Tuesday, April 23, 2013

Kern Festival 2013 - Who needs water anyway!

Photo by Lindsay Grossman

Well, we didn't exactly have NO water. We had some. Just not very much. And it wasn't because of cold weather which can happen sometimes in April. No, we had super low flows for this year's Kern River Festival because there just wasn't any snow to melt. The Brush Creek race, the highlight for many boaters, was canceled. There wasn't even enough water to make scraping down it worth the short hike in. And forget about Dry Meadow or most of the upper Kern - with diversions in full effect on the middle stretch it was hardly recognizable as a river.

But while most of my NorCal friends opted to skip the six hour drive down to the Kern I was still committed to going. It's the one time of the year that I know I can find a large number of my SoCal friends in one place. Maybe we can boat a little, but more importantly is the chance to reconnect and see what everyone is up to - who has a new boat, a new shuttle rig, or new kids on the way.

So I never wavered in my plan to attend. I got to see some friends from LA and San Diego who came up to paddle. I got to stay with my buddy Gilbert who's now retired and making the most of his free time: he did the Gold Medal Camp the week before, competed in the triathlon and slalom races over the weekend, and is planning a Tuolumne trip and more paddling this week. The weather was warm and the town was full of boaters having a good time. It was enough to make me happy.

Photo by Lindsay Grossman
But my dedication was rewarded with the announcement the night before I headed down that the road to the Forks was open. The Forks of the Kern is one of my all time favorite runs but the road is never open until May due to snow (or apathetic Forest Service workers). But some of the locals at Bakersfield Whitewater put the pressure on the Forest Service and use the lack of snow to our advantage and got the gate unlocked for the weekend. Paddling was back on the table.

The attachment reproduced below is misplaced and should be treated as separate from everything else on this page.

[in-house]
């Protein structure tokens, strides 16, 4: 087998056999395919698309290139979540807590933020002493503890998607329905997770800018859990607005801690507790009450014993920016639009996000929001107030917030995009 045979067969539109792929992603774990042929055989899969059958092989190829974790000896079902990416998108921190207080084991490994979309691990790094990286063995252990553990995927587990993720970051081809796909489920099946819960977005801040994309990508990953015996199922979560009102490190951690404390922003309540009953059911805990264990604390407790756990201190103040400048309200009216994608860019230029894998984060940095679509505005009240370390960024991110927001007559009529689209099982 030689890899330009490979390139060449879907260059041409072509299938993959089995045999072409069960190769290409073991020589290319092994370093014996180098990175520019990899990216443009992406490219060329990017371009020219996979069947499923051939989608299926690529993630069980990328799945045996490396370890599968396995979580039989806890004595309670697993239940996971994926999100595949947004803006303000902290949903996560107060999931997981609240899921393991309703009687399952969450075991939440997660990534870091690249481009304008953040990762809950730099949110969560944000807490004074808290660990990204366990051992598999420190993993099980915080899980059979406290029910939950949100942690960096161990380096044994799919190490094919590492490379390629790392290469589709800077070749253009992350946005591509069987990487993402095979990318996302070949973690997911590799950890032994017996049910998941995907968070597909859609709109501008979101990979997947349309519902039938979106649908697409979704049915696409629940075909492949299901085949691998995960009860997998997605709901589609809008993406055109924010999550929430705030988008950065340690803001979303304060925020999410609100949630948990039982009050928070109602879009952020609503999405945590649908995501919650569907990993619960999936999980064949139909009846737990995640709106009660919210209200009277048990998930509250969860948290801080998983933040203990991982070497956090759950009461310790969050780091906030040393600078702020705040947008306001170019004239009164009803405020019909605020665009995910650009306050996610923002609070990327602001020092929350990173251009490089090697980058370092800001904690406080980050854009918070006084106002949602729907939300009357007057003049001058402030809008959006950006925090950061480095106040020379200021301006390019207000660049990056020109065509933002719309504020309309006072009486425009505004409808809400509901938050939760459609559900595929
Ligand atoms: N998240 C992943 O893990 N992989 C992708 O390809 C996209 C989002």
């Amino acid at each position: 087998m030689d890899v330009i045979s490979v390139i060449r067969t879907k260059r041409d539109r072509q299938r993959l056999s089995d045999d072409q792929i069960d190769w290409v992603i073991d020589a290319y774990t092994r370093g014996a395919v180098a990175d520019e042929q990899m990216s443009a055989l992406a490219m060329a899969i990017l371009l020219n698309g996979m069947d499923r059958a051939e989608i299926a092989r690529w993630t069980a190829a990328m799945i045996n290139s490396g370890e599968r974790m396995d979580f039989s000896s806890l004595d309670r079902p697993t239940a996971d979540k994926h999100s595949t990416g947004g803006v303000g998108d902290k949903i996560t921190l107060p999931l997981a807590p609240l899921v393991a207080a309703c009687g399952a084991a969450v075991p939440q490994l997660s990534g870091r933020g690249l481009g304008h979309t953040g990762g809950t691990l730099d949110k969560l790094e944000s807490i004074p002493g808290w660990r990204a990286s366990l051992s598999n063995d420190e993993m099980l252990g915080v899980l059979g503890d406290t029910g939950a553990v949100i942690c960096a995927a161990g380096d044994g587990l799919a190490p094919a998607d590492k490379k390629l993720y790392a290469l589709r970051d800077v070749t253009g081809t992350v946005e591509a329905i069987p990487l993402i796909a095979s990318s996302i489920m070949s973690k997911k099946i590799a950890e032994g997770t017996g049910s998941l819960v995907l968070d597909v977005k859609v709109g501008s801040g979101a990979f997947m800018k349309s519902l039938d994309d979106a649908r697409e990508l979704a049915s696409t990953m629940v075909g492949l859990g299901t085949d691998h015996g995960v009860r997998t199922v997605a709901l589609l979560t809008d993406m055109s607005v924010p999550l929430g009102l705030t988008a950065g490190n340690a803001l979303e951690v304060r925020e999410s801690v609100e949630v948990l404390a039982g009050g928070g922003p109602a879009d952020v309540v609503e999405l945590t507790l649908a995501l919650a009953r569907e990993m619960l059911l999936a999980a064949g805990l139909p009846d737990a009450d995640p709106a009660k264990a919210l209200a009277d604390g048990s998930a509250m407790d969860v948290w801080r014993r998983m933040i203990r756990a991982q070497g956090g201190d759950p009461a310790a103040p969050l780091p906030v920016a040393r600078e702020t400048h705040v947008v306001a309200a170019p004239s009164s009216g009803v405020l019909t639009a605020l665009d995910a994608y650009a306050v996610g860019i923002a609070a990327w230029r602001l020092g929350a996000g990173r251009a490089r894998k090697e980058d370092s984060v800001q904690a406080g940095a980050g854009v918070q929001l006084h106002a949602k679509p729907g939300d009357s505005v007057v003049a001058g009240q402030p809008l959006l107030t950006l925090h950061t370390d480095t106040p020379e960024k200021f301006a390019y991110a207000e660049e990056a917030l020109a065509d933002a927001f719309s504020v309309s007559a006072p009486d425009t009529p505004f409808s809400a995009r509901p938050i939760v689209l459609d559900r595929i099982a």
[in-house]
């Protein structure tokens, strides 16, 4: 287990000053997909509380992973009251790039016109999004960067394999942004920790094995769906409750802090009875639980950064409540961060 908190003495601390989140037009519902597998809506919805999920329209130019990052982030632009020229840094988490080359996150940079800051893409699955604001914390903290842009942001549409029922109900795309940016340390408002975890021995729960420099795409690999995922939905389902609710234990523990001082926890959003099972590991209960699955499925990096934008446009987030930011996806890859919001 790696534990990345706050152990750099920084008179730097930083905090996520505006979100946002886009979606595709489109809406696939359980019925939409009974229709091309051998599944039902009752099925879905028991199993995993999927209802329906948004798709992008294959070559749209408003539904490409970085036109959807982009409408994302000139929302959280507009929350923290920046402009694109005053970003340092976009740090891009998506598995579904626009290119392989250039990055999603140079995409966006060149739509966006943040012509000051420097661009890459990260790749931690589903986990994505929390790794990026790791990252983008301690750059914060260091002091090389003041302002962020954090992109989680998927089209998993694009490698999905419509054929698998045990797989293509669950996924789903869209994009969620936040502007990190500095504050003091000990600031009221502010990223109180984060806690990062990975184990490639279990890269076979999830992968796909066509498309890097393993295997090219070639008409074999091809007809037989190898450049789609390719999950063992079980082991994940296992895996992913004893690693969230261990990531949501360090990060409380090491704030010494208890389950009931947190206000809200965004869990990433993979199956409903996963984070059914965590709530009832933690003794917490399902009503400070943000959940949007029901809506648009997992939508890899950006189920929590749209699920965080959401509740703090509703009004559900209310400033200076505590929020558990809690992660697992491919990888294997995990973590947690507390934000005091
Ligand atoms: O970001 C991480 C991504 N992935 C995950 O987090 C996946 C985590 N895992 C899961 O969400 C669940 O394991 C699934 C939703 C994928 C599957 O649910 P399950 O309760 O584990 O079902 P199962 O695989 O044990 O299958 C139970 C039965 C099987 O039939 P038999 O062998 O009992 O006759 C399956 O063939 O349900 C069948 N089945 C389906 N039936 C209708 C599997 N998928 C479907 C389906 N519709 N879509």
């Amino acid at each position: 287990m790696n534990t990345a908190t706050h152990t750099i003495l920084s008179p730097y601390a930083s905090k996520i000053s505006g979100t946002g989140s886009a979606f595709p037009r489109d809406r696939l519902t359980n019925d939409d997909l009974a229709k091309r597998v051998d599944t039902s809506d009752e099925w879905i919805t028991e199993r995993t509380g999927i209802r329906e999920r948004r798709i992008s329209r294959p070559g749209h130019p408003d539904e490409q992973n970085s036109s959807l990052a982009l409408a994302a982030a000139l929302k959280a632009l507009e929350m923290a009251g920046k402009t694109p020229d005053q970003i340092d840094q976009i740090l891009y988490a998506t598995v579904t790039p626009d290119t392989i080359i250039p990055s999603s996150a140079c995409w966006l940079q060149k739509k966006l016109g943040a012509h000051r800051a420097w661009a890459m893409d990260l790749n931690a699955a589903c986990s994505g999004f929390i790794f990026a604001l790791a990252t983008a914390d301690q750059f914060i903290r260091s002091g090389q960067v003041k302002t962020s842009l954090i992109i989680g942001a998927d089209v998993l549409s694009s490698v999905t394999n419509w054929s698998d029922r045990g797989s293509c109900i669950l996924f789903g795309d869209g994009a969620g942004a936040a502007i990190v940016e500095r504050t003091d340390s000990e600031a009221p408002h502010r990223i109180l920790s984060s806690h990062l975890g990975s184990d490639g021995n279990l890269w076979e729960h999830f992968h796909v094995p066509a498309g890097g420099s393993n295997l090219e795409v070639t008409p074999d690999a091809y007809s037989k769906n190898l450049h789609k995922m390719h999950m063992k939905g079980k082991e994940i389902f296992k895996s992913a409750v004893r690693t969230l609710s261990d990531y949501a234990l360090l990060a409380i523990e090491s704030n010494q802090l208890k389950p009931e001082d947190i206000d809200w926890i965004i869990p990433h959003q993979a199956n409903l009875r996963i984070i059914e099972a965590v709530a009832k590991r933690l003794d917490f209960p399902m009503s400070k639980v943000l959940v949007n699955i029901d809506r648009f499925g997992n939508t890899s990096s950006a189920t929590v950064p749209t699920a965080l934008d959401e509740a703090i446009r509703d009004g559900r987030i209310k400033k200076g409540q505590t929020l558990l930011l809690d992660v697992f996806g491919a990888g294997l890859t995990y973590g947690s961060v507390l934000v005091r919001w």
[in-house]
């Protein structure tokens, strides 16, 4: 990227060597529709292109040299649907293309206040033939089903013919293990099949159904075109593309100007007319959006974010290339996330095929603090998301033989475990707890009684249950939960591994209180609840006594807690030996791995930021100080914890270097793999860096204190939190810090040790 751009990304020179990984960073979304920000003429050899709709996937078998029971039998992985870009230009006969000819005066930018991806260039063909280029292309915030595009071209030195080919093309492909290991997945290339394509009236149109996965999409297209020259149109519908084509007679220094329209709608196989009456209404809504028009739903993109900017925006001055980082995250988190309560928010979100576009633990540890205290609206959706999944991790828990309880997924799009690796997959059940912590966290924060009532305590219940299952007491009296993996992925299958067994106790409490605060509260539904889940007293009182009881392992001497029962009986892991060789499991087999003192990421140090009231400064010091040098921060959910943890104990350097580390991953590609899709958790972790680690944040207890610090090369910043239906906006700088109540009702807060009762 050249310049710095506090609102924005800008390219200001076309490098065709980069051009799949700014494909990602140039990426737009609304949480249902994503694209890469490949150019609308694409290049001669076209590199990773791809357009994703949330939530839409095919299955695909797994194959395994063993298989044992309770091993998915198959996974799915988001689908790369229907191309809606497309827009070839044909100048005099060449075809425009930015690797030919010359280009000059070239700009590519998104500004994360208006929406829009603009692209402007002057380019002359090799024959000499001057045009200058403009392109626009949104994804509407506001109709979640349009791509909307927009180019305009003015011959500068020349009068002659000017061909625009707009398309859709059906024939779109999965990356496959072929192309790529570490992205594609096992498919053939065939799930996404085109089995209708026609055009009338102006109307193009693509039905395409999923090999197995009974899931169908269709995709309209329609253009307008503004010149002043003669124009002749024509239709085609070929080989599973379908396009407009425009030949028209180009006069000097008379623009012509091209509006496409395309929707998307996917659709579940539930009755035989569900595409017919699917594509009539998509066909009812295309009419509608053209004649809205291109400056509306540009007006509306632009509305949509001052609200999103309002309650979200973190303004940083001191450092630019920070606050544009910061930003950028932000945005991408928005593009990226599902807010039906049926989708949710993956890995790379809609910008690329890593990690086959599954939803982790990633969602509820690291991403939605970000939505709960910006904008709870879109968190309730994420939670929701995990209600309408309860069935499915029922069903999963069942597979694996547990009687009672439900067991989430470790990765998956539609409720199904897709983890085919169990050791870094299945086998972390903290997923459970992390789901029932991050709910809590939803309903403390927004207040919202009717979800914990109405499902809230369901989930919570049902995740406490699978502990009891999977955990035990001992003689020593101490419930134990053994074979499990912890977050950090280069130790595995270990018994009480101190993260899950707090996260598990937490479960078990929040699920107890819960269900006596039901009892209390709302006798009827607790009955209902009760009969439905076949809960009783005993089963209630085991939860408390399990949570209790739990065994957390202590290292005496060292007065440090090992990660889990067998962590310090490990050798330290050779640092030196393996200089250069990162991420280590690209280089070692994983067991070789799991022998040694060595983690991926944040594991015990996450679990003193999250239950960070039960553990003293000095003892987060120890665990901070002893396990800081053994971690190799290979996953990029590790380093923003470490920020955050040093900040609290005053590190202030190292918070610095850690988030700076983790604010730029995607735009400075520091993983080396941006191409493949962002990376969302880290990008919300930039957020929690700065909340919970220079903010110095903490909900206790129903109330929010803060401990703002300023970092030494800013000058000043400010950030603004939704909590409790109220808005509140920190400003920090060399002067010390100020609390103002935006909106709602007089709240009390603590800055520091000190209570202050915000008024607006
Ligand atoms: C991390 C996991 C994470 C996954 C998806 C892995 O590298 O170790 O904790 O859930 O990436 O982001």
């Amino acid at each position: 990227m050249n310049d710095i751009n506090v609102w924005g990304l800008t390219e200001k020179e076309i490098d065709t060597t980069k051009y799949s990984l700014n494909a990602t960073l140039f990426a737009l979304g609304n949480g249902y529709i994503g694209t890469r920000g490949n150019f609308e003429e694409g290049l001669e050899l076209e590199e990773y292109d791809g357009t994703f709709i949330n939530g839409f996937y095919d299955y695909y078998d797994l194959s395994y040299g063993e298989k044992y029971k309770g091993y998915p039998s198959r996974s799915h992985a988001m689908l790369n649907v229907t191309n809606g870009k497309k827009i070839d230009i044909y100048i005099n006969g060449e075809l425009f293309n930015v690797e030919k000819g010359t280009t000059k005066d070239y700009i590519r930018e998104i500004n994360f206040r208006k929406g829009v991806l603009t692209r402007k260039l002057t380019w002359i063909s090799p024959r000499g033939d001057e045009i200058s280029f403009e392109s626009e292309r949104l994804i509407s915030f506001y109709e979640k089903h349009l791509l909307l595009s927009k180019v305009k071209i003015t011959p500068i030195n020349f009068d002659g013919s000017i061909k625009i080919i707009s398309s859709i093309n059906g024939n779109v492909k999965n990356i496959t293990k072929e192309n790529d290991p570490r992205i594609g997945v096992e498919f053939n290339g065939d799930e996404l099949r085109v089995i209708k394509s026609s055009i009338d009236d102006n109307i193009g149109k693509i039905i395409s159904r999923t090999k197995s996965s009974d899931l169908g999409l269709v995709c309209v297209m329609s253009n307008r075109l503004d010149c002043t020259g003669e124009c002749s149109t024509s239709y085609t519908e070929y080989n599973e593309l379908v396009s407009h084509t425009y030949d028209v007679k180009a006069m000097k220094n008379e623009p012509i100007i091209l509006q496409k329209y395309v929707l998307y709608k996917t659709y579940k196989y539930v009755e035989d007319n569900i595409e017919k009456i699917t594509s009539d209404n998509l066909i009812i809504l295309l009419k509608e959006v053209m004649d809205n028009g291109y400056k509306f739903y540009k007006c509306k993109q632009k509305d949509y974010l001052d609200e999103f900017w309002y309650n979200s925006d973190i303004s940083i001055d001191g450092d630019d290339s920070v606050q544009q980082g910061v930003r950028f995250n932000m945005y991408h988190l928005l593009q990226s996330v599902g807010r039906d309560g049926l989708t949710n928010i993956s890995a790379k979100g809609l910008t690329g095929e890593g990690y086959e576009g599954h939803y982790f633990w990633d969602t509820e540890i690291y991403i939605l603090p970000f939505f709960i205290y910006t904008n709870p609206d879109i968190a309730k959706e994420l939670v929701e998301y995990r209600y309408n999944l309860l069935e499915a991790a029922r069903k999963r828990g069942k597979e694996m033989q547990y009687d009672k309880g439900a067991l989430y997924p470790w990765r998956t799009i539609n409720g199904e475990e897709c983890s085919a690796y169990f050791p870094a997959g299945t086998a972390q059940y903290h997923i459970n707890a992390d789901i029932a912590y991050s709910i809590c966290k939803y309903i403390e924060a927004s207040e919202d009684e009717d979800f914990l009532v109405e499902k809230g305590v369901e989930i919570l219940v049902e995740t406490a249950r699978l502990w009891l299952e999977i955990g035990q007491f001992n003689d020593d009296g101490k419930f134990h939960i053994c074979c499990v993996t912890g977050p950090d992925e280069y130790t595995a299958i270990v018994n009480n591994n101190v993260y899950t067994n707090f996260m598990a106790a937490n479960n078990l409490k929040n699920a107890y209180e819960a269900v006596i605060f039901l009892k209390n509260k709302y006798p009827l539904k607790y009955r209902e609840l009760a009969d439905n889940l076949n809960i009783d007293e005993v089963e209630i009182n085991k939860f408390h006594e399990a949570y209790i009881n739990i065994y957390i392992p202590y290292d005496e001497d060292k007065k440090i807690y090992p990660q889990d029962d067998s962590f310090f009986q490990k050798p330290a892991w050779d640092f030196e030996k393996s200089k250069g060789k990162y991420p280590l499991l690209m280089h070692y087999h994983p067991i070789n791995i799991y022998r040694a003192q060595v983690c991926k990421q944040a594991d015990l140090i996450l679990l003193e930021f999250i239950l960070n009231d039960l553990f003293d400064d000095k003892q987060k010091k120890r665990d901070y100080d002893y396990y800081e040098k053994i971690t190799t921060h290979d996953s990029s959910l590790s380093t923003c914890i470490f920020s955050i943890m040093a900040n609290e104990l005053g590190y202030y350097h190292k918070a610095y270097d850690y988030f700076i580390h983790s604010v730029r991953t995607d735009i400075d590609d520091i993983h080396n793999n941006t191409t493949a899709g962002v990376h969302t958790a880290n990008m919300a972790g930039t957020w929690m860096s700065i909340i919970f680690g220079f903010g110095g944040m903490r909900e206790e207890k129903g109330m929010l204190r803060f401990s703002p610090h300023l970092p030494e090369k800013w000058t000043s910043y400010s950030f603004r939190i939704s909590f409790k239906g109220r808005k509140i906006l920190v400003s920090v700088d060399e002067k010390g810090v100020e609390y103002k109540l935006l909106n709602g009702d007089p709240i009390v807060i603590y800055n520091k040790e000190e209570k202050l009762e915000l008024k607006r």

It ended up being the lowest I've ever done the Forks (about 450cfs) but it channelizes pretty well. The run was easier at this level - as long as you dodged the rocks - and its the first time I've run every drop on the same trip. It was a great day of paddling in warm weather with old friends and new. I also squeezed in a little slalom practice (someday I'll have to take more time to train - it's so fun!) and a nostalgic paddle leading someone down the Powerhouse run for the first time (the same run I learned to paddle on).

Photo by Lindsay Grossman

You can't have a river festival without water. We had just enough. More importantly, you can't enjoy a festival without good friends and I had more of those than I knew what to do with.

Here's a few clips of our Forks run - didn't shoot much since we had to keep paddling to get the 16 miles done as fast as we could with the slow pace of the current.

Monday, April 8, 2013

Training and Certification

Having spoken recently about the benefits and drawbacks of certifications, I just spent the past week up to my eyes in the topic. First I taught an ACA instructor training course on the river for California Canoe & Kayak. Ten newly certified (or re-certified) instructors came out of it. It was a really great group of people from a wide variety of backgrounds and everyone left with new ideas and more energy to go out and create new paddlers.